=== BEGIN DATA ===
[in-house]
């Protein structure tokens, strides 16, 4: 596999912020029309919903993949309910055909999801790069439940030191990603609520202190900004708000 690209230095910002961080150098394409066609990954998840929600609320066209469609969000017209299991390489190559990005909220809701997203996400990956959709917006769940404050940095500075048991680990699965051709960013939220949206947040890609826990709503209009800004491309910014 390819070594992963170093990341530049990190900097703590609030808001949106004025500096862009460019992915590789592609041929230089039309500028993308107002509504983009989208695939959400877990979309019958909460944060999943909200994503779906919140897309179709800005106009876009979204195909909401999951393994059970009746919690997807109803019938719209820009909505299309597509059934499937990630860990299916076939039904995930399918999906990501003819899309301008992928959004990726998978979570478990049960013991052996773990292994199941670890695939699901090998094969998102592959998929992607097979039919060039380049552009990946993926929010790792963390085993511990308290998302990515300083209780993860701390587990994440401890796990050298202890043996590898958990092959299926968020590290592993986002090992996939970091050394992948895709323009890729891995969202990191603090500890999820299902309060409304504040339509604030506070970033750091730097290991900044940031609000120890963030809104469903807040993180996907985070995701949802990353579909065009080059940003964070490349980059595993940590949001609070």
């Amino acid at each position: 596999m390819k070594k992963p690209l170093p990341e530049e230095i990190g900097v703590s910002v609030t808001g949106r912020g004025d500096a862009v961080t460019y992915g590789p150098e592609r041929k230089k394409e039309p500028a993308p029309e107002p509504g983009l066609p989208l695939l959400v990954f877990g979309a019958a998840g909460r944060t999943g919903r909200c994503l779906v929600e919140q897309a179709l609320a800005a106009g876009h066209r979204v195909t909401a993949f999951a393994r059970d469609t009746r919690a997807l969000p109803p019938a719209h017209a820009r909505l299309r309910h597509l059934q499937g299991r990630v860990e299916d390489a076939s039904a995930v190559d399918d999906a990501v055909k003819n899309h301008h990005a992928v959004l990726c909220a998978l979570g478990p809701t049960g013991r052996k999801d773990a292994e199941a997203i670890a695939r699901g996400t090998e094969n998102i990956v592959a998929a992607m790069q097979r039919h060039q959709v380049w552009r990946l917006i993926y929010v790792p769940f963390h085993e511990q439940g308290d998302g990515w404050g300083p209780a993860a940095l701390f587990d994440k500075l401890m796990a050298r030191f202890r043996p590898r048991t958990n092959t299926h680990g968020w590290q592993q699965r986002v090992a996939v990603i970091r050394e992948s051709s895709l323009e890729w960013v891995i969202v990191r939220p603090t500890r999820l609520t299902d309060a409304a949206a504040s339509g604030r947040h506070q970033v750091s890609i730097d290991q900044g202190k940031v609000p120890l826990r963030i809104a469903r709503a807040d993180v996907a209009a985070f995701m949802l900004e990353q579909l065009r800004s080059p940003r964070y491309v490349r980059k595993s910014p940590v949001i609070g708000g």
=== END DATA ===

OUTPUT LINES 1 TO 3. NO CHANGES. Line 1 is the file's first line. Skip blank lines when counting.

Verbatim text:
[in-house]
């Protein structure tokens, strides 16, 4: 596999912020029309919903993949309910055909999801790069439940030191990603609520202190900004708000 690209230095910002961080150098394409066609990954998840929600609320066209469609969000017209299991390489190559990005909220809701997203996400990956959709917006769940404050940095500075048991680990699965051709960013939220949206947040890609826990709503209009800004491309910014 390819070594992963170093990341530049990190900097703590609030808001949106004025500096862009460019992915590789592609041929230089039309500028993308107002509504983009989208695939959400877990979309019958909460944060999943909200994503779906919140897309179709800005106009876009979204195909909401999951393994059970009746919690997807109803019938719209820009909505299309597509059934499937990630860990299916076939039904995930399918999906990501003819899309301008992928959004990726998978979570478990049960013991052996773990292994199941670890695939699901090998094969998102592959998929992607097979039919060039380049552009990946993926929010790792963390085993511990308290998302990515300083209780993860701390587990994440401890796990050298202890043996590898958990092959299926968020590290592993986002090992996939970091050394992948895709323009890729891995969202990191603090500890999820299902309060409304504040339509604030506070970033750091730097290991900044940031609000120890963030809104469903807040993180996907985070995701949802990353579909065009080059940003964070490349980059595993940590949001609070």
């Amino acid at each position: 596999m390819k070594k992963p690209l170093p990341e530049e230095i990190g900097v703590s910002v609030t808001g949106r912020g004025d500096a862009v961080t460019y992915g590789p150098e592609r041929k230089k394409e039309p500028a993308p029309e107002p509504g983009l066609p989208l695939l959400v990954f877990g979309a019958a998840g909460r944060t999943g919903r909200c994503l779906v929600e919140q897309a179709l609320a800005a106009g876009h066209r979204v195909t909401a993949f999951a393994r059970d469609t009746r919690a997807l969000p109803p019938a719209h017209a820009r909505l299309r309910h597509l059934q499937g299991r990630v860990e299916d390489a076939s039904a995930v190559d399918d999906a990501v055909k003819n899309h301008h990005a992928v959004l990726c909220a998978l979570g478990p809701t049960g013991r052996k999801d773990a292994e199941a997203i670890a695939r699901g996400t090998e094969n998102i990956v592959a998929a992607m790069q097979r039919h060039q959709v380049w552009r990946l917006i993926y929010v790792p769940f963390h085993e511990q439940g308290d998302g990515w404050g300083p209780a993860a940095l701390f587990d994440k500075l401890m796990a050298r030191f202890r043996p590898r048991t958990n092959t299926h680990g968020w590290q592993q699965r986002v090992a996939v990603i970091r050394e992948s051709s895709l323009e890729w960013v891995i969202v990191r939220p603090t500890r999820l609520t299902d309060a409304a949206a504040s339509g604030r947040h506070q970033v750091s890609i730097d290991q900044g202190k940031v609000p120890l826990r963030i809104a469903r709503a807040d993180v996907a209009a985070f995701m949802l900004e990353q579909l065009r800004s080059p940003r964070y491309v490349r980059k595993s910014p940590v949001i609070g708000g």